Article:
Nereus (Movie Review)

In 1975, Jaws taught us to stay out of the water. Some forty-two years later, Nereus has come along to make us fear the apartment swimming pool! Acquired by the folks at Europe’s Devilworks, this brand new Supernatural Horror flick is set for release in 2018.

Formerly titled The Complex, the film opens with Lindsay (Natalie Blackman: Cork Man short 2015) leaving on a business trip overseas, as she bids a fond adieu to her love Will (Sean Ormond: The Letters short 2014, Hooked 2017). Almost instantaneously, Will’s childhood friend Sara (Itziar Martinez: Girlfriends 2006, Louie series) arrives from New York for a stay at the water’s-edge apartment complex where Will and Lindsay reside.

Nereus still.

In a kind-hearted attempt to make his gal-pal some new friends, Will introduces Sara to the other year-round inhabitants of the complex: skulking and mysterious Alex (Raul Walder: El Señor Presidente 2007, Contract short 2013), jovial nurse Kate (Josephine Phoenix’s acting debut), and undeservedly cocky model Zac (Dennis Mencia: Jane the Virgin series, Stitchers series). The quintet proceeds to drink and swim, getting to know one another and relaxing in the cool Miami night. That is until the moody Alex, well-meaning or otherwise, informs Sara that she’s not safe and that she should leave immediately.

All too quickly, the situation at the building seems to devolve as it becomes abundantly clear to Sara that something is not quite right with the pool. Suffering post-swim hallucinations and confusion – accompanied by a bloody nose – Sara grows intensely alarmed and flees to a nearby motel. There, both Will and Kate meet with her to discuss her concerns, with the latter letting it slip that a girl disappeared while swimming in the pool just a few months previous. What follows involves translation of Ancient Greek texts, more pool foibles, and Lindsay trekking through Greece in search of answers as to what exactly is happening back home.

Clocking in at 105 minutes in-length, Nereus is a directorial debut for Georges Padey, who co-wrote the film with Actress Martinez. The film’s somewhat obscure title relies on the understanding that, yes, Nereus is a figure in Greek Mythology, the old man of the sea, so to speak. This is also a film that, like so many others in the Horror genre, asks you to put fear into the unknown; however, that unknown is now floating inside a communal swimming pool. Nereus also stars René Mena (Shameless series, Gentlemen’s Fury 2017), Mario Nalini (HazMat 2013, Jailhouse Rock Bottom short 2017), and Omara Garcia.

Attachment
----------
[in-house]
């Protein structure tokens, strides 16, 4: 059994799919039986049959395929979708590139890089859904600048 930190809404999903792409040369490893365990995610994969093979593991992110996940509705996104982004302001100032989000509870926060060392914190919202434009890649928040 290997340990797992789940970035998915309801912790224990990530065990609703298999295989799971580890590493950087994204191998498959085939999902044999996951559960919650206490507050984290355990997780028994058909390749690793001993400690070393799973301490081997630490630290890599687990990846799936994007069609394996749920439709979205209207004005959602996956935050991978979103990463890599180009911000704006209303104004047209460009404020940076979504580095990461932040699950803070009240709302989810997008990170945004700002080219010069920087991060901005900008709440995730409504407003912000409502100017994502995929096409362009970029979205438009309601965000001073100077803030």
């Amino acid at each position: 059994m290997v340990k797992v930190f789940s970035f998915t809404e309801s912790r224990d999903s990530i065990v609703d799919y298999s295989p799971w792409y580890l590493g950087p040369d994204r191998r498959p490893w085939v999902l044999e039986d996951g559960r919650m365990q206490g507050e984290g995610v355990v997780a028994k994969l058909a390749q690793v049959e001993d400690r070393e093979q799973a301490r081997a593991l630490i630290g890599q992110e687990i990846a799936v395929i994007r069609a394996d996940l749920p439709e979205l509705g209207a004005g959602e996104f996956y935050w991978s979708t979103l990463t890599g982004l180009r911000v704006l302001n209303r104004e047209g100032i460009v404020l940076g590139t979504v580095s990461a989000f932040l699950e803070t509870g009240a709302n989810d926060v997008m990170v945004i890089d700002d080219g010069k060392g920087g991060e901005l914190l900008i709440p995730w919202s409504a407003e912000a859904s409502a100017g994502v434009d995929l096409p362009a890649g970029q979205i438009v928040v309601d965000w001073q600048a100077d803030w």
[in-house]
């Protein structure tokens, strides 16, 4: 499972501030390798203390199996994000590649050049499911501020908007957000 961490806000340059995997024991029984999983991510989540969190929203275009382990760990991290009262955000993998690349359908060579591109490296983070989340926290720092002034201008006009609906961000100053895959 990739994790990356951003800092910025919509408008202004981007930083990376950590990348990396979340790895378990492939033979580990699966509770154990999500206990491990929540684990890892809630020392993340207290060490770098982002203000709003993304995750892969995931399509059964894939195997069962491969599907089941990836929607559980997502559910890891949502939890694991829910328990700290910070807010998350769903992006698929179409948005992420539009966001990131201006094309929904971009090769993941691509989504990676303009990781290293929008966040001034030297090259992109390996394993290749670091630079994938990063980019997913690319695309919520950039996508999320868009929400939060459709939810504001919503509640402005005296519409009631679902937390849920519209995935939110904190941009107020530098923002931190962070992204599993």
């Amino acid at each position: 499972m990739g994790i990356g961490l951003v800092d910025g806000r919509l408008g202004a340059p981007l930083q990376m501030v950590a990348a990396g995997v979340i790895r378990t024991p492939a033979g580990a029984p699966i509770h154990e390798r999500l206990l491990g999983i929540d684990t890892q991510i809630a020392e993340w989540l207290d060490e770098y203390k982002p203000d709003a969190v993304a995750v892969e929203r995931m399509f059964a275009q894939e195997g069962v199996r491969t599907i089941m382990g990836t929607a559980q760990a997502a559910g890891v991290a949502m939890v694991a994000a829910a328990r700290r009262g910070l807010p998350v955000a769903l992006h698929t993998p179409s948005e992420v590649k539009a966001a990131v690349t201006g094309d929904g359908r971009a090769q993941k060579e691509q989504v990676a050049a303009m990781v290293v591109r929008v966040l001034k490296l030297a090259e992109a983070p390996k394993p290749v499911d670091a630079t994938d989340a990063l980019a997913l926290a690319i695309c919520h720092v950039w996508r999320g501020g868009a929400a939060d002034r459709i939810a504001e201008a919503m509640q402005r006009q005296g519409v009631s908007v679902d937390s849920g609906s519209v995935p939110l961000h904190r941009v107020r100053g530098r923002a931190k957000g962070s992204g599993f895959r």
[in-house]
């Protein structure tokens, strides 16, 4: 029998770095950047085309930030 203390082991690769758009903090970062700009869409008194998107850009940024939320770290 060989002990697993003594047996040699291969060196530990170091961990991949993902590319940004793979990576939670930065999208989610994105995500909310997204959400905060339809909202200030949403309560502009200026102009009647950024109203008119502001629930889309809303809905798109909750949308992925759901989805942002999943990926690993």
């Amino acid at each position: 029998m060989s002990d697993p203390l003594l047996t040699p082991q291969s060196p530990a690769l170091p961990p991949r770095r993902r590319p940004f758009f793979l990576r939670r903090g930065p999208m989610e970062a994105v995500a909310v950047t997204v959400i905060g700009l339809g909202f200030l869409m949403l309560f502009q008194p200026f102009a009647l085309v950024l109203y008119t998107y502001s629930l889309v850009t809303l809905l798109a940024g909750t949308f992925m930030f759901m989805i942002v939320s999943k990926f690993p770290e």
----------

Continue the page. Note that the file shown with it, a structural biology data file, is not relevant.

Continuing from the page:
Nereus still.

Despite kicking off at a rapid-fire pace and developing its action quickly, Nereus is somewhat slow moving. With two jump-scares and a duration that is just too lengthy for the material it presents, the film blasts off only to stall in flat waters at the one-hour mark. In short, some viewers will not much care about these undeveloped characters and whether or not they live or die, and the attempted thrill of a supernatural entity possessing a swimming pool is really just one big snooze-fest.

That said, the ensemble cast are solid in their largely flat and banal roles, which, sadly, adds nothing extra to the weight of the production; these are just actors trying to survive to add another gig to their resumes. Where the film does offer a little something extra is in its CGI effects, which are well-done and elevate the feel of the movie to something above the low-budget drag that it actually is.

Nereus still.

In many ways, Nereus fails to excite and there is really nothing too horrifying here. That in mind, it makes a solid attempt at an intelligent Thriller through the film, but unfortunately falls short on this promise. It is not to say that Nereus is unwatchable or somehow so awful that it is comedic, it is neither of these things. In short, it is not for everyone, but it will find its audience. For these reasons, CrypticRock give Nereus 3 of 5 stars.


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